COVID-19 Vaccines and Blood Clots, Everything You Need to Know

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  • Experts continue to say blood clots caused by COVID-19 vaccines are a rare occurrence.
  • So far, the clots have appeared in about 5 people for every 1 million vaccinated. The rate among people diagnosed with COVID-19 is 39 per million.

A rare occurrence 

Rare blood clots have also been documented in people who have received the AstraZeneca vaccine.

A University of Oxford study reported that the clots occurred in about 5 in 1 million people after their first dose.

The vaccine uses a viral vector technique similar to that of the Johnson & Johnson vaccine, but it is not approved for use in the United States.

The Oxford study also found that having COVID-19 puts you at risk for rare clots. In the more than 500,000 study participants diagnosed with COVID-19, the clots occurred at the rate of 39 in 1 million.

Where else do they show up?

“Depending on which epidemiologic studies you look at, 2 to 5 people out of a million will have a cerebral sinus thrombosis,” said Dr. Jean M. Connors, an associate professor of medicine in the Hematology Division at Brigham and Women’s Hospital in Massachusetts.

“I see them in young women who’ve been on oral contraceptives, people who have lumbar punctures, people who are critically ill with infections,” she told Healthline.

All vaccines carry potential side effects, which could be mild or serious in nature.

Of them, blood clots are a rare implication found with COVID-19 vaccines in use right now.

Recent studies have indicated that blood clotting and thrombosis could be potential complications seen with the Oxford-Astrazeneca (Covishield) vaccine, and now, the single-dose Johnson and Johnson vaccine., which is rumored to be soon approved for use in India.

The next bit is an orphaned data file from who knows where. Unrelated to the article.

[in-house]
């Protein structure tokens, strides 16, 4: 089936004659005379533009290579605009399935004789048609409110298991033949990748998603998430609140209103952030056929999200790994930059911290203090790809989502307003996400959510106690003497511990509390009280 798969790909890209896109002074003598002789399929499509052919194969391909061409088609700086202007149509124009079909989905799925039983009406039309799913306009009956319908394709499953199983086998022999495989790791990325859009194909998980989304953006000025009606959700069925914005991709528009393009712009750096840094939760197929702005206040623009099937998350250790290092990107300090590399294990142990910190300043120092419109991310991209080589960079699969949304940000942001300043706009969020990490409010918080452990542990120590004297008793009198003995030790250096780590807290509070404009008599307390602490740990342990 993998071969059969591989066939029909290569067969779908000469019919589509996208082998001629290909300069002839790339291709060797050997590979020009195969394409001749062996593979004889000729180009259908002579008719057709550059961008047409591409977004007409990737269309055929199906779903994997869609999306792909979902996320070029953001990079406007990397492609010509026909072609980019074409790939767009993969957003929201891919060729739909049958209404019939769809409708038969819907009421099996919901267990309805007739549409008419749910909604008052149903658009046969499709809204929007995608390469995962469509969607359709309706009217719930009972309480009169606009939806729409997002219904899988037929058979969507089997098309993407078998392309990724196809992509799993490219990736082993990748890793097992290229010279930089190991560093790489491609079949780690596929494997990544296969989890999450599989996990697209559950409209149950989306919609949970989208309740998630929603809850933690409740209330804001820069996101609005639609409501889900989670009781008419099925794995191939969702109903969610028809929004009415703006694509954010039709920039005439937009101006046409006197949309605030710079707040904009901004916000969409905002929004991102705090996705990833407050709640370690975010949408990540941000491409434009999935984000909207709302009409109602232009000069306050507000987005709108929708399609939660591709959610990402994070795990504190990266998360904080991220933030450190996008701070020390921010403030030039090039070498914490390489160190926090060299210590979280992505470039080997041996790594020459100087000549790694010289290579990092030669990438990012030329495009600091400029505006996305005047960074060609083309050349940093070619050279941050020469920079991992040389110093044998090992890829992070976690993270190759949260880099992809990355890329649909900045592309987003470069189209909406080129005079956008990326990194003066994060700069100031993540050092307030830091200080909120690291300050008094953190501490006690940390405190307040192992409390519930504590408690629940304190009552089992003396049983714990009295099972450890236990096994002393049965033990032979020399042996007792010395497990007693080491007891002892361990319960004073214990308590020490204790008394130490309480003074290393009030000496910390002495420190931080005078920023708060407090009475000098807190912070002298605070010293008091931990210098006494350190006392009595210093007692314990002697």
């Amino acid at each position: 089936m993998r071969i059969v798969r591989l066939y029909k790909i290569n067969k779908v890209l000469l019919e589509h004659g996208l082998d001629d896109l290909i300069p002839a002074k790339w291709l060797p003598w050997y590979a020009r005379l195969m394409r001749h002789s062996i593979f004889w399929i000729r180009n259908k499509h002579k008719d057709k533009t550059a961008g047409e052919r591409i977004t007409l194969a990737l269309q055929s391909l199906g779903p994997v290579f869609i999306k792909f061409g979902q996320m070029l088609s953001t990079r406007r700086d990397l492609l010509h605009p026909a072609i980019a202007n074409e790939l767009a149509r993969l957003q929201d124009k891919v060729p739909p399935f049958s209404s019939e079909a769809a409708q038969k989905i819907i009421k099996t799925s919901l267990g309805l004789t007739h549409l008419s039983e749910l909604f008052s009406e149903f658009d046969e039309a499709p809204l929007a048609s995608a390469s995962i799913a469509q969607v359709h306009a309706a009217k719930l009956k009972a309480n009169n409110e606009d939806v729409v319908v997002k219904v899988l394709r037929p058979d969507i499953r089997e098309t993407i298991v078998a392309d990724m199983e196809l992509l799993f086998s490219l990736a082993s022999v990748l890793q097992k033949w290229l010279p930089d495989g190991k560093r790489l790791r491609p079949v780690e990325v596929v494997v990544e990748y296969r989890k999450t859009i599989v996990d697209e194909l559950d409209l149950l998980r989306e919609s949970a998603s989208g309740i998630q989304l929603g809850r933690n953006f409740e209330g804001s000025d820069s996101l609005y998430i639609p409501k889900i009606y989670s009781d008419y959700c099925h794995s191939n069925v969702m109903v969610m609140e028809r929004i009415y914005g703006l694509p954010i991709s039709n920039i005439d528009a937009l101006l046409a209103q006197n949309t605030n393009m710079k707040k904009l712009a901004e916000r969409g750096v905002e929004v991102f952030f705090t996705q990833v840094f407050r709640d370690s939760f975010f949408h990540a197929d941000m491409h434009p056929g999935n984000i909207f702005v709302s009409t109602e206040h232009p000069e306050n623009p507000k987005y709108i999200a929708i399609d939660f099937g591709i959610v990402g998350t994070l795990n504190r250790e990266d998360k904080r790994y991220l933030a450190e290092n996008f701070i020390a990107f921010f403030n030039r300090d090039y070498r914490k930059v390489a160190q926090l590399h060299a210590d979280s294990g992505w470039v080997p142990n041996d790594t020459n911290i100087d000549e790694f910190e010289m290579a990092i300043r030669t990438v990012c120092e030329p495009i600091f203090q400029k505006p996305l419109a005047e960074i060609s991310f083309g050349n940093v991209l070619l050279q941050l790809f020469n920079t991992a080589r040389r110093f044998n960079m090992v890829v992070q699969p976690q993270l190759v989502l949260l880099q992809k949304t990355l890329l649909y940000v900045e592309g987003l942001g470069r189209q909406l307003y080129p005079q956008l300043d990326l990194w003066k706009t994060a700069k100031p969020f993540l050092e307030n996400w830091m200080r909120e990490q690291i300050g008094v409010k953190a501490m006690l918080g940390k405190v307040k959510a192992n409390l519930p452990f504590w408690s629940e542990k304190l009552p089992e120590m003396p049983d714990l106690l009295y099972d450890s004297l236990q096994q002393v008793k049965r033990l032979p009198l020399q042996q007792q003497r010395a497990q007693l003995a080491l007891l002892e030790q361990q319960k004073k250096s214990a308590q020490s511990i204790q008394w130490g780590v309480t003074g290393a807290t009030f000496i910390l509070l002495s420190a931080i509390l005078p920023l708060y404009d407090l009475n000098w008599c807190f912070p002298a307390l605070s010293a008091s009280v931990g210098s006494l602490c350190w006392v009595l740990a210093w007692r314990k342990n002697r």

While no clotting incidents have been observed in India, several countries have paused the use of the two vaccines.

Despite medical boards branding the vaccines safe for use, and the possibility of getting a blood clot considered ‘rare’, it can be concerning to think of possible side effects if you have just been vaccinated.

While no clotting incidents have been observed in India, several countries have paused the use of the two vaccines.

According to recent guidelines issued by the Centres for Disease Control and Prevention (CDC), experiencing a pulsating headache could be a common sign of a blood clot in the body, when the blood possibly begins to drain in the brain.

Now, headaches are also a commonly listed side-effect of vaccination. However, what doctors do suggest is that a headache associated with a blood clotting incident is quite symptomatic, more severe in nature, and could be of sudden onset. Mild headache, otherwise associated with vaccination could resolve in a matter of hours and won’t be much of a

What’s the cause?

The New England Journal of Medicine published a letter last week from Johnson & Johnson in which the company said there wasn’t enough evidence to tie its vaccine to the rare blood-clotting condition.

The letter said one case occurred during its clinical trial with more than 75,000 participants. The company says it paused the trial to investigate and found that one participant had antibodies against a platelet factor.

Meanwhile, federal health officials are gathering data to look for the cause of the rare clots associated with the vaccine.

“I have to say it’s highly suspicious that it’s occurring with these two vaccines in the same time frame with the same clinical findings,” Connors said. “So, there is some cause and effect, but we don’t know what.”

“This is not a coincidence… since Moderna and Pfizer are not involved with this but AstraZeneca and Johnson & Johnson are,” Schaffner said. “The AstraZeneca and Johnson & Johnson vaccines are made differently than the mRNA vaccines by Pfizer and Moderna are.”

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